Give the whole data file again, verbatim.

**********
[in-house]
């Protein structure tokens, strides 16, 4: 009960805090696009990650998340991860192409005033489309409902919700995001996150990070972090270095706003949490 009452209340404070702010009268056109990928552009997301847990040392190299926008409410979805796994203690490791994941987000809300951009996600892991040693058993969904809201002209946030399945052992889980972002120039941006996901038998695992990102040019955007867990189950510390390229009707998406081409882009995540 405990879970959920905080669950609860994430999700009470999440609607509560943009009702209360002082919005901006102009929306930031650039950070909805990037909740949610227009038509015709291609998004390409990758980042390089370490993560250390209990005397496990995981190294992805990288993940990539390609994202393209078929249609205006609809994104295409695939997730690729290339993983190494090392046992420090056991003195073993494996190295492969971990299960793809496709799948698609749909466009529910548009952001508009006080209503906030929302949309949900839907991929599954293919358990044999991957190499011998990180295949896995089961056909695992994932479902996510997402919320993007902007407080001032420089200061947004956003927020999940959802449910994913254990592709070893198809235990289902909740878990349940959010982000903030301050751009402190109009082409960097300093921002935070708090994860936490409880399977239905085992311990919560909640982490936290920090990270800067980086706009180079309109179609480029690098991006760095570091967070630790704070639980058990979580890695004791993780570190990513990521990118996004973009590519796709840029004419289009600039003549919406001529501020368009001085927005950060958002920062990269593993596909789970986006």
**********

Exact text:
[in-house]
């Protein structure tokens, strides 16, 4: 009960805090696009990650998340991860192409005033489309409902919700995001996150990070972090270095706003949490 009452209340404070702010009268056109990928552009997301847990040392190299926008409410979805796994203690490791994941987000809300951009996600892991040693058993969904809201002209946030399945052992889980972002120039941006996901038998695992990102040019955007867990189950510390390229009707998406081409882009995540 405990879970959920905080669950609860994430999700009470999440609607509560943009009702209360002082919005901006102009929306930031650039950070909805990037909740949610227009038509015709291609998004390409990758980042390089370490993560250390209990005397496990995981190294992805990288993940990539390609994202393209078929249609205006609809994104295409695939997730690729290339993983190494090392046992420090056991003195073993494996190295492969971990299960793809496709799948698609749909466009529910548009952001508009006080209503906030929302949309949900839907991929599954293919358990044999991957190499011998990180295949896995089961056909695992994932479902996510997402919320993007902007407080001032420089200061947004956003927020999940959802449910994913254990592709070893198809235990289902909740878990349940959010982000903030301050751009402190109009082409960097300093921002935070708090994860936490409880399977239905085992311990919560909640982490936290920090990270800067980086706009180079309109179609480029690098991006760095570091967070630790704070639980058990979580890695004791993780570190990513990521990118996004973009590519796709840029004419289009600039003549919406001529501020368009001085927005950060958002920062990269593993596909789970986006």